Working Papers

Nation Building Through Military Service (with Juan Pedro Ronconi)

This paper studies conscription's role in durably shaping attitudes and beliefs consistent with nation-building. We pair original survey data covering 29 cohorts of conscripts in Argentina with random variation in service emerging from a lottery. We find that serving in the military leads to a stronger national identity and social integration several decades after serving, but does not affect civic behavior such as voting or paying taxes. Leveraging open-ended responses about the values promoted by the military, as well as heterogenous treatment effects based on the type of government  under which conscripts served, we show that value inculcation during service helps explain the baseline patterns. Exposure to diverse peers reinforces but does not explain the baseline patterns, while other mechanisms such as conflict exposure or labor market outcomes do not serve as mediating channels. (Access Paper Here)

Self-Emancipation and Progressive Politics: The Legacy of Civil War Refugee Camps 

This paper examines the evolution of political outcomes in Civil War refugee camps, where roughly 600,000 of the 3.9 million enslaved African Americans achieved and experienced freedom for the first time. Refugee Camps were sites of African American empowerment, where racially progressive politics enjoyed an electoral advantage in the short and long runs. This persistence masks a backlash during the first decades of the twentieth century, when white voters overturned the progressive legacy in counties where Refugee Camps had emerged. In the long run, however, white voters became key contributors to the durable re-emergence of progressive outcomes. Increased intergroup interaction and selective migration of whites explain this reversal in political behavior. Progressive accomplishments may thus create the conditions that allow for the reversal of political behavior among the historically-reactionary demographic. (Access paper here)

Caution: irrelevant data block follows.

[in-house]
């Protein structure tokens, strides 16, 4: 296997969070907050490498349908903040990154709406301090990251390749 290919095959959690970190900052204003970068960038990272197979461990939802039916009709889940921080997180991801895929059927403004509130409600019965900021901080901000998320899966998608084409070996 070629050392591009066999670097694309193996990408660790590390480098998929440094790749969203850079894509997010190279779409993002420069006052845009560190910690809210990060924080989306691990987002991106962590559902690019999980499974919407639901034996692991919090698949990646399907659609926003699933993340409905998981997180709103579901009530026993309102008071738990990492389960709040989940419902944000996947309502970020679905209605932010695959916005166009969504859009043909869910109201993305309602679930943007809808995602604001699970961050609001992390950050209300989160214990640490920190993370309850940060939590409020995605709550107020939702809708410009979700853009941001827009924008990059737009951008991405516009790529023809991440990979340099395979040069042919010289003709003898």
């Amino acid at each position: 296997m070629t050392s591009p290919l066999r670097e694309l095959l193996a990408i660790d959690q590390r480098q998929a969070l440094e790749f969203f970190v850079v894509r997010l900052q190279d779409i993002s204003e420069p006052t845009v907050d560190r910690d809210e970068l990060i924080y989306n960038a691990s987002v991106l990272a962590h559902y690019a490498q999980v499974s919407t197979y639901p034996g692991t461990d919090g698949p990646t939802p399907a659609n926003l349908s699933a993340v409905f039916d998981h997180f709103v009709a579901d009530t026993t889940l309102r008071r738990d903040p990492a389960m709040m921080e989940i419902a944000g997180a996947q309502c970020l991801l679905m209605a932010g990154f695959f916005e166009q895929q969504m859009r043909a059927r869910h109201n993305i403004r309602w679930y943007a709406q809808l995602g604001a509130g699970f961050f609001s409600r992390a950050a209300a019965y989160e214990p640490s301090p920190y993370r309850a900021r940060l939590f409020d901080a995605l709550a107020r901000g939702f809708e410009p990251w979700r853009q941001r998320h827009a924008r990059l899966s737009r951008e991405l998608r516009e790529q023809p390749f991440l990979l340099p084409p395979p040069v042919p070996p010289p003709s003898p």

Social Exclusion and Social Preferences: Evidence from Colombia's Leper Colony, American Economic Review 2023, 113 (5): 1294-1333. 

This paper explores the intergenerational legacy of social exclusion on pro-sociality. A lab-in-the-field approach in the historical region of Colombia’s leper colony reveals that descendants of socially excluded individuals are locally altruistic and extend such altruism to outsiders who have undergone similar circumstances. These individuals also display mistrust toward those who have, historically, been exclusionary—in this case, doctors. The content of historical narratives shared by ancestors who were excluded, which emphasize the endured mistreatment and doctors’ historical misinformation, is one mechanism that partially explains the intergenerational patterns. (Access paper here) 

Media: Psychology Today | Nada es Gratis (In Spanish) | Winner of the Nada es Gratis Job Market Paper Prize | El Espectador (In Spanish)

Work in Progress

Gauging Preference for Democracy in Absence of Free Speech - with Josie I Chen and Louis Putterman. Data Collection Completed.

Older Working Papers

Historical Conflict and Gender Disparities (Access latest draft here)

Interpersonal Diversity and Carbon Emissions (Access latest draft here)